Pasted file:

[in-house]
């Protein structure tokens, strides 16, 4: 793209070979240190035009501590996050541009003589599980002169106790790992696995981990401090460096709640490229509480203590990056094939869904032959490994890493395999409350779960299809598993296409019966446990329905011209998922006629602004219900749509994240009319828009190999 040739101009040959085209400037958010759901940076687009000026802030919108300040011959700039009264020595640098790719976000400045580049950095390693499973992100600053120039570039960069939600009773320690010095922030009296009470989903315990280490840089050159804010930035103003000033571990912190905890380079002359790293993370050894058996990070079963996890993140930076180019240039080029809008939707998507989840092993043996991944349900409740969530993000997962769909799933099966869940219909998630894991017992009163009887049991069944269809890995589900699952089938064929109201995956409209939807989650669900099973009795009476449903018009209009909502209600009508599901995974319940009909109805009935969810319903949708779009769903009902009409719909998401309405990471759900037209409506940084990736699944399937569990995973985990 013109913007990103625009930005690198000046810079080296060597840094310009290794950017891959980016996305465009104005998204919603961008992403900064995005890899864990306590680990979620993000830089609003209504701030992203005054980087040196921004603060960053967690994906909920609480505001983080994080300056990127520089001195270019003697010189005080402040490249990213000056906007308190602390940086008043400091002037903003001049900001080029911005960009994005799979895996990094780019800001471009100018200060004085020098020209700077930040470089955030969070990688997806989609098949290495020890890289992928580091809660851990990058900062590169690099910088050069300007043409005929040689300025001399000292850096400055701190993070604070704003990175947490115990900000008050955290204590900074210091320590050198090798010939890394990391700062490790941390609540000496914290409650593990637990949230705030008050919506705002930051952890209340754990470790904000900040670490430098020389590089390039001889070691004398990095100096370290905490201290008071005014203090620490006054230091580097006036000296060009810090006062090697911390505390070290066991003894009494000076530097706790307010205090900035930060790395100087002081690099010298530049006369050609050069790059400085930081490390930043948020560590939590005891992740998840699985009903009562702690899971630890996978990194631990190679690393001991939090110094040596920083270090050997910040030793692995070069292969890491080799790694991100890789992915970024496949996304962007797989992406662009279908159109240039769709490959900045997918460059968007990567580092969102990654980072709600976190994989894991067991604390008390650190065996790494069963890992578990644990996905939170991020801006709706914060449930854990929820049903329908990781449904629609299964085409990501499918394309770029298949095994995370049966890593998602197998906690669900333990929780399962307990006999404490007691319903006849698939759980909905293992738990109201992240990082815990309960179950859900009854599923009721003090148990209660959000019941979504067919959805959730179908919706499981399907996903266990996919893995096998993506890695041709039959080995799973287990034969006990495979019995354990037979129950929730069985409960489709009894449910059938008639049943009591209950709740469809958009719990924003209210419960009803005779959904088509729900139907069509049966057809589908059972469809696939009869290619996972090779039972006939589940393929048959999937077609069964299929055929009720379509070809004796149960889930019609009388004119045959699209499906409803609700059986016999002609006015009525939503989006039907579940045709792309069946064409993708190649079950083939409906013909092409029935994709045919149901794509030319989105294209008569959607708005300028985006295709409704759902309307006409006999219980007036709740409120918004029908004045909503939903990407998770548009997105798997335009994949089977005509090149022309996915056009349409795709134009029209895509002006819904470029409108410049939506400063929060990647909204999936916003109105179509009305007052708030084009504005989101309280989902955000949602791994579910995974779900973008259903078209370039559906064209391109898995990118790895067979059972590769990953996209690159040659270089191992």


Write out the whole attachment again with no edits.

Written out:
[in-house]
């Protein structure tokens, strides 16, 4: 793209070979240190035009501590996050541009003589599980002169106790790992696995981990401090460096709640490229509480203590990056094939869904032959490994890493395999409350779960299809598993296409019966446990329905011209998922006629602004219900749509994240009319828009190999 040739101009040959085209400037958010759901940076687009000026802030919108300040011959700039009264020595640098790719976000400045580049950095390693499973992100600053120039570039960069939600009773320690010095922030009296009470989903315990280490840089050159804010930035103003000033571990912190905890380079002359790293993370050894058996990070079963996890993140930076180019240039080029809008939707998507989840092993043996991944349900409740969530993000997962769909799933099966869940219909998630894991017992009163009887049991069944269809890995589900699952089938064929109201995956409209939807989650669900099973009795009476449903018009209009909502209600009508599901995974319940009909109805009935969810319903949708779009769903009902009409719909998401309405990471759900037209409506940084990736699944399937569990995973985990 013109913007990103625009930005690198000046810079080296060597840094310009290794950017891959980016996305465009104005998204919603961008992403900064995005890899864990306590680990979620993000830089609003209504701030992203005054980087040196921004603060960053967690994906909920609480505001983080994080300056990127520089001195270019003697010189005080402040490249990213000056906007308190602390940086008043400091002037903003001049900001080029911005960009994005799979895996990094780019800001471009100018200060004085020098020209700077930040470089955030969070990688997806989609098949290495020890890289992928580091809660851990990058900062590169690099910088050069300007043409005929040689300025001399000292850096400055701190993070604070704003990175947490115990900000008050955290204590900074210091320590050198090798010939890394990391700062490790941390609540000496914290409650593990637990949230705030008050919506705002930051952890209340754990470790904000900040670490430098020389590089390039001889070691004398990095100096370290905490201290008071005014203090620490006054230091580097006036000296060009810090006062090697911390505390070290066991003894009494000076530097706790307010205090900035930060790395100087002081690099010298530049006369050609050069790059400085930081490390930043948020560590939590005891992740998840699985009903009562702690899971630890996978990194631990190679690393001991939090110094040596920083270090050997910040030793692995070069292969890491080799790694991100890789992915970024496949996304962007797989992406662009279908159109240039769709490959900045997918460059968007990567580092969102990654980072709600976190994989894991067991604390008390650190065996790494069963890992578990644990996905939170991020801006709706914060449930854990929820049903329908990781449904629609299964085409990501499918394309770029298949095994995370049966890593998602197998906690669900333990929780399962307990006999404490007691319903006849698939759980909905293992738990109201992240990082815990309960179950859900009854599923009721003090148990209660959000019941979504067919959805959730179908919706499981399907996903266990996919893995096998993506890695041709039959080995799973287990034969006990495979019995354990037979129950929730069985409960489709009894449910059938008639049943009591209950709740469809958009719990924003209210419960009803005779959904088509729900139907069509049966057809589908059972469809696939009869290619996972090779039972006939589940393929048959999937077609069964299929055929009720379509070809004796149960889930019609009388004119045959699209499906409803609700059986016999002609006015009525939503989006039907579940045709792309069946064409993708190649079950083939409906013909092409029935994709045919149901794509030319989105294209008569959607708005300028985006295709409704759902309307006409006999219980007036709740409120918004029908004045909503939903990407998770548009997105798997335009994949089977005509090149022309996915056009349409795709134009029209895509002006819904470029409108410049939506400063929060990647909204999936916003109105179509009305007052708030084009504005989101309280989902955000949602791994579910995974779900973008259903078209370039559906064209391109898995990118790895067979059972590769990953996209690159040659270089191992």